The U.S. likes to think of itself as number one in plenty of respects—but as far as smartphones go, the nation is small potatoes. China is the world's biggest smartphone market, far and away.
In Q2 2013, 88.1 million smartphones shipped in China compared to 32.9 million in the U.S. India and Japan now trail third and fourth, with 9 million and 8.6 million smartphones shipments during that quarter, respectively. As this chart shows, Apple's potential for growth is slowing in the U.S. as the country reaches its saturation point. Growth in China and India by comparison shows no signs of stopping whatsoever.
To seal the deal in the world's biggest mobile market, Apple has been chatting up China Mobile—the world's largest mobile carrier and coincidentally the only one that doesn't sell the iPhone. If the rumors—and Tim Cook's visits to Beijing—pan out, China Mobile could hand Apple 700 million subscribers. That's seven times more mobile customers than subscribe to Verizon, the largest mobile provider in the U.S. Beyond that, Apple just struck a deal with Japan's NTT Docomo, Japan's largest carrier, netting itself another pool of 60 million potential iPhone owners.
Who's Left To Court In The West?
Here in the U.S., Apple might be able to rouse interest among the teens and tweens who don't already have an iPhone. From 2009 to 2011, the number of teens with smartphones exploded from 1.7 million to 4.8 million. The number of teens (ages 12 to 17) who owned smartphones grew from 23% in 2012 to 37% in 2013, according to the Pew Research Center. The bright, eye-popping colors of the iPhone 5C definitely appeal to the younger set, a generation weaned on the contract-free iPod touch. Apple needs to keep its momentum with teens in western markets, but that demographic isn't the real set of keys to the castle.
What happens when you combine the booming Asian smartphone market with booming interest among teens hungry for their first smartphone?
Why, a rainbow's worth of sales for the $99 iPhone 5C, of course.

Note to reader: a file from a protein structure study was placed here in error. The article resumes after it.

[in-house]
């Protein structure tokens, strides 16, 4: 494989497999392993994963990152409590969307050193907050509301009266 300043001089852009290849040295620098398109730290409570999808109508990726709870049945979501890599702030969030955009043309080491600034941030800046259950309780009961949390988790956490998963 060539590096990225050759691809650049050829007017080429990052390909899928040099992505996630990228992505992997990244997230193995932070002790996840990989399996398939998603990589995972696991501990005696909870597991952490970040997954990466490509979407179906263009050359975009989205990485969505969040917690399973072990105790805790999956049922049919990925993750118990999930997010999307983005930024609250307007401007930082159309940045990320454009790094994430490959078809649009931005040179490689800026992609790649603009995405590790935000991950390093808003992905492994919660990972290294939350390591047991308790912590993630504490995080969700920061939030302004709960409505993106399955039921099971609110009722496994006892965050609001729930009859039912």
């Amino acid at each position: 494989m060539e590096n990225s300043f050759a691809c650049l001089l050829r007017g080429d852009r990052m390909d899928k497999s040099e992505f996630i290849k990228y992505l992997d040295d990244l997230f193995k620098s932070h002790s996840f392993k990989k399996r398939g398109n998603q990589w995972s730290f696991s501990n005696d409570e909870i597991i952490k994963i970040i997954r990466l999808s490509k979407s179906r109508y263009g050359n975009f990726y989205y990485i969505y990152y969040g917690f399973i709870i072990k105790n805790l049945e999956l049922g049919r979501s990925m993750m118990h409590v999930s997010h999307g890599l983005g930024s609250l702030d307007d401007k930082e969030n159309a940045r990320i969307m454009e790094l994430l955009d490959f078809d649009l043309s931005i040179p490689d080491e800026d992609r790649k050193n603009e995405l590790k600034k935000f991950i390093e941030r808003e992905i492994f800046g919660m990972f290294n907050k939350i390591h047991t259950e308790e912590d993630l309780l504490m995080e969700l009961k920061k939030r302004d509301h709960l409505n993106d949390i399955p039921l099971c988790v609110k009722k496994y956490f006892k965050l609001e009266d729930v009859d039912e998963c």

According to the most recent statistics from the Kaiser Family Foundation, blue collar workers make up roughly 60% of the workforce in each U.S. state. However, you’d never know that browsing the Internet.
While there are dozens of job boards that specialize in white collar jobs, if you’re looking for a skilled labor job, your best bet is to check your local Craigslist listings. The staff of WorkHands, is hoping to change that. A LinkedIn-like service for blue collar workers in the U.S., a new social network that launched Tuesday.
Putting The Internet To Work
A software engineer, WorkHands CEO Patrick Cushing is the black sheep of his blue collar family. His dad fixed oil burners for a living, and his brother is a professional welder. He realized first hand that blue collar workers are always online, even if their jobs are not.
“My brother has had Facebook since the beginning,” he said. “I looked at someone like my brother and realized he had all these online tools for his social life and none for his work career."
Perhaps because of the white collar backgrounds of most Silicon Valley types, most job networks are designed with similar job hunters in mind. There are thousands of blue collar professionals connected on LinkedIn, but Cushing argues that network doesn’t cater to them as specifically as WorkHands does.
“Linkedin makes it really hard to demonstrate what you’re great at in the trades,” he said. “If you’re a great welder, one of the best ways to demonstrate that is to show your welds.”